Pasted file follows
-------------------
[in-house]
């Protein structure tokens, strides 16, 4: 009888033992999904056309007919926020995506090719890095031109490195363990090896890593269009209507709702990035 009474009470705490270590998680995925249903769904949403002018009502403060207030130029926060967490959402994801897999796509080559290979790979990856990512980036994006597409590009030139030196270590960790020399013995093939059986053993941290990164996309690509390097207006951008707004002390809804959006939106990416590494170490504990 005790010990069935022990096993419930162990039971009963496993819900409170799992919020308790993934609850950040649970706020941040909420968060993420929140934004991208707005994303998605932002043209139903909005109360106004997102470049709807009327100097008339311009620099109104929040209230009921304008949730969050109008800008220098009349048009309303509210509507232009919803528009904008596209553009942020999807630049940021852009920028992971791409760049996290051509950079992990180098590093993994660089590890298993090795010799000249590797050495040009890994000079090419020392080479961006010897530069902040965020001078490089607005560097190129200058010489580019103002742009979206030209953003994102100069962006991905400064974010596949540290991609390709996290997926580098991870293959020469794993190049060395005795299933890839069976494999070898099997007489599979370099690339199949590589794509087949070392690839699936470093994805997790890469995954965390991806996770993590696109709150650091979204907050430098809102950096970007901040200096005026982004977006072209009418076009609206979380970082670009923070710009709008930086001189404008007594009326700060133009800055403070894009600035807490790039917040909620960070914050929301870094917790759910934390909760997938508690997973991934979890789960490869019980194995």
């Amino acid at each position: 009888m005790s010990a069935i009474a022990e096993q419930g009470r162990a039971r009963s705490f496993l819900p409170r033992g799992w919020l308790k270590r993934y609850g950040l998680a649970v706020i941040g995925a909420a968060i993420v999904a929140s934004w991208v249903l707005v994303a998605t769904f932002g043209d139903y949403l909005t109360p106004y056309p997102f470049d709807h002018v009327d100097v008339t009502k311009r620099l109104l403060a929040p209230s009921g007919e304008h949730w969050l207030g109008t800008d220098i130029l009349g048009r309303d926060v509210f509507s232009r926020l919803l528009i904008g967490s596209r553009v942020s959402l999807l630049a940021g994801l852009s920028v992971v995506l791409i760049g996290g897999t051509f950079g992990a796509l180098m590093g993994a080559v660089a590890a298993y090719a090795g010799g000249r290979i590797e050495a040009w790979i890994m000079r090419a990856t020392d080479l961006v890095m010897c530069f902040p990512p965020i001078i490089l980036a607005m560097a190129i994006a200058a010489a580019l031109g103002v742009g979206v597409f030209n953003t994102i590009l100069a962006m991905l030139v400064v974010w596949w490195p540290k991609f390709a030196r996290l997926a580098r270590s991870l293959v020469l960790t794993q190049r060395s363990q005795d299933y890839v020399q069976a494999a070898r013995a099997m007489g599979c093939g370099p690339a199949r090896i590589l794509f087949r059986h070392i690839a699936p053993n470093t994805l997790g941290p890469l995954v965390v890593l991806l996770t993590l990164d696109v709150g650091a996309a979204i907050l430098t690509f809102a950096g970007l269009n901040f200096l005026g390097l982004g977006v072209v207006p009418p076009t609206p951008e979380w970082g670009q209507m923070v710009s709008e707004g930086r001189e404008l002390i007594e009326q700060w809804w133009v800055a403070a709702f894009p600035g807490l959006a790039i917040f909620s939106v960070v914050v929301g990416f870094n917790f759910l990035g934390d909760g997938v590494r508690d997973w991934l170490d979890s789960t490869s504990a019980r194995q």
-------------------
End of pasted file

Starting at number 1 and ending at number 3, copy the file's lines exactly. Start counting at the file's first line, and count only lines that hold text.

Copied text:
[in-house]
């Protein structure tokens, strides 16, 4: 009888033992999904056309007919926020995506090719890095031109490195363990090896890593269009209507709702990035 009474009470705490270590998680995925249903769904949403002018009502403060207030130029926060967490959402994801897999796509080559290979790979990856990512980036994006597409590009030139030196270590960790020399013995093939059986053993941290990164996309690509390097207006951008707004002390809804959006939106990416590494170490504990 005790010990069935022990096993419930162990039971009963496993819900409170799992919020308790993934609850950040649970706020941040909420968060993420929140934004991208707005994303998605932002043209139903909005109360106004997102470049709807009327100097008339311009620099109104929040209230009921304008949730969050109008800008220098009349048009309303509210509507232009919803528009904008596209553009942020999807630049940021852009920028992971791409760049996290051509950079992990180098590093993994660089590890298993090795010799000249590797050495040009890994000079090419020392080479961006010897530069902040965020001078490089607005560097190129200058010489580019103002742009979206030209953003994102100069962006991905400064974010596949540290991609390709996290997926580098991870293959020469794993190049060395005795299933890839069976494999070898099997007489599979370099690339199949590589794509087949070392690839699936470093994805997790890469995954965390991806996770993590696109709150650091979204907050430098809102950096970007901040200096005026982004977006072209009418076009609206979380970082670009923070710009709008930086001189404008007594009326700060133009800055403070894009600035807490790039917040909620960070914050929301870094917790759910934390909760997938508690997973991934979890789960490869019980194995």
């Amino acid at each position: 009888m005790s010990a069935i009474a022990e096993q419930g009470r162990a039971r009963s705490f496993l819900p409170r033992g799992w919020l308790k270590r993934y609850g950040l998680a649970v706020i941040g995925a909420a968060i993420v999904a929140s934004w991208v249903l707005v994303a998605t769904f932002g043209d139903y949403l909005t109360p106004y056309p997102f470049d709807h002018v009327d100097v008339t009502k311009r620099l109104l403060a929040p209230s009921g007919e304008h949730w969050l207030g109008t800008d220098i130029l009349g048009r309303d926060v509210f509507s232009r926020l919803l528009i904008g967490s596209r553009v942020s959402l999807l630049a940021g994801l852009s920028v992971v995506l791409i760049g996290g897999t051509f950079g992990a796509l180098m590093g993994a080559v660089a590890a298993y090719a090795g010799g000249r290979i590797e050495a040009w790979i890994m000079r090419a990856t020392d080479l961006v890095m010897c530069f902040p990512p965020i001078i490089l980036a607005m560097a190129i994006a200058a010489a580019l031109g103002v742009g979206v597409f030209n953003t994102i590009l100069a962006m991905l030139v400064v974010w596949w490195p540290k991609f390709a030196r996290l997926a580098r270590s991870l293959v020469l960790t794993q190049r060395s363990q005795d299933y890839v020399q069976a494999a070898r013995a099997m007489g599979c093939g370099p690339a199949r090896i590589l794509f087949r059986h070392i690839a699936p053993n470093t994805l997790g941290p890469l995954v965390v890593l991806l996770t993590l990164d696109v709150g650091a996309a979204i907050l430098t690509f809102a950096g970007l269009n901040f200096l005026g390097l982004g977006v072209v207006p009418p076009t609206p951008e979380w970082g670009q209507m923070v710009s709008e707004g930086r001189e404008l002390i007594e009326q700060w809804w133009v800055a403070a709702f894009p600035g807490l959006a790039i917040f909620s939106v960070v914050v929301g990416f870094n917790f759910l990035g934390d909760g997938v590494r508690d997973w991934l170490d979890s789960t490869s504990a019980r194995q």